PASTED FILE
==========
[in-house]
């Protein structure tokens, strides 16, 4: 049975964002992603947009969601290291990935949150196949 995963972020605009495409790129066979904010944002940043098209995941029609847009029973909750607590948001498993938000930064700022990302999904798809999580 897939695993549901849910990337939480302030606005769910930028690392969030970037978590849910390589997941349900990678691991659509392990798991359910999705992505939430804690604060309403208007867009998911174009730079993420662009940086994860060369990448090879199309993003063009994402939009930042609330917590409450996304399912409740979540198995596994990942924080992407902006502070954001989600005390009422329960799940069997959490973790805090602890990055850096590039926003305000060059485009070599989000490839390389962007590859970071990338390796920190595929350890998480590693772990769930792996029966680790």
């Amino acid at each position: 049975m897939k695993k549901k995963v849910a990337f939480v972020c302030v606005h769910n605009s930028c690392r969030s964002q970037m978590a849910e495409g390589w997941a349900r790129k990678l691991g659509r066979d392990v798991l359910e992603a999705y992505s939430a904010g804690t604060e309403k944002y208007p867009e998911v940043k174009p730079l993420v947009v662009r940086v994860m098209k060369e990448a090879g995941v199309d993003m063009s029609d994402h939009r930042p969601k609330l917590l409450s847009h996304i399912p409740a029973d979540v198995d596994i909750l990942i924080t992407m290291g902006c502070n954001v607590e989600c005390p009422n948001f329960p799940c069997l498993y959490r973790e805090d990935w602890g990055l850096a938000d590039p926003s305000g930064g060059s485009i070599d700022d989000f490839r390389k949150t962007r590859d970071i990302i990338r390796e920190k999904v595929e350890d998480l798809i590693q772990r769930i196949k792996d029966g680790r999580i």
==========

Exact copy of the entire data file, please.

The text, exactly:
[in-house]
């Protein structure tokens, strides 16, 4: 049975964002992603947009969601290291990935949150196949 995963972020605009495409790129066979904010944002940043098209995941029609847009029973909750607590948001498993938000930064700022990302999904798809999580 897939695993549901849910990337939480302030606005769910930028690392969030970037978590849910390589997941349900990678691991659509392990798991359910999705992505939430804690604060309403208007867009998911174009730079993420662009940086994860060369990448090879199309993003063009994402939009930042609330917590409450996304399912409740979540198995596994990942924080992407902006502070954001989600005390009422329960799940069997959490973790805090602890990055850096590039926003305000060059485009070599989000490839390389962007590859970071990338390796920190595929350890998480590693772990769930792996029966680790």
């Amino acid at each position: 049975m897939k695993k549901k995963v849910a990337f939480v972020c302030v606005h769910n605009s930028c690392r969030s964002q970037m978590a849910e495409g390589w997941a349900r790129k990678l691991g659509r066979d392990v798991l359910e992603a999705y992505s939430a904010g804690t604060e309403k944002y208007p867009e998911v940043k174009p730079l993420v947009v662009r940086v994860m098209k060369e990448a090879g995941v199309d993003m063009s029609d994402h939009r930042p969601k609330l917590l409450s847009h996304i399912p409740a029973d979540v198995d596994i909750l990942i924080t992407m290291g902006c502070n954001v607590e989600c005390p009422n948001f329960p799940c069997l498993y959490r973790e805090d990935w602890g990055l850096a938000d590039p926003s305000g930064g060059s485009i070599d700022d989000f490839r390389k949150t962007r590859d970071i990302i990338r390796e920190k999904v595929e350890d998480l798809i590693q772990r769930i196949k792996d029966g680790r999580i």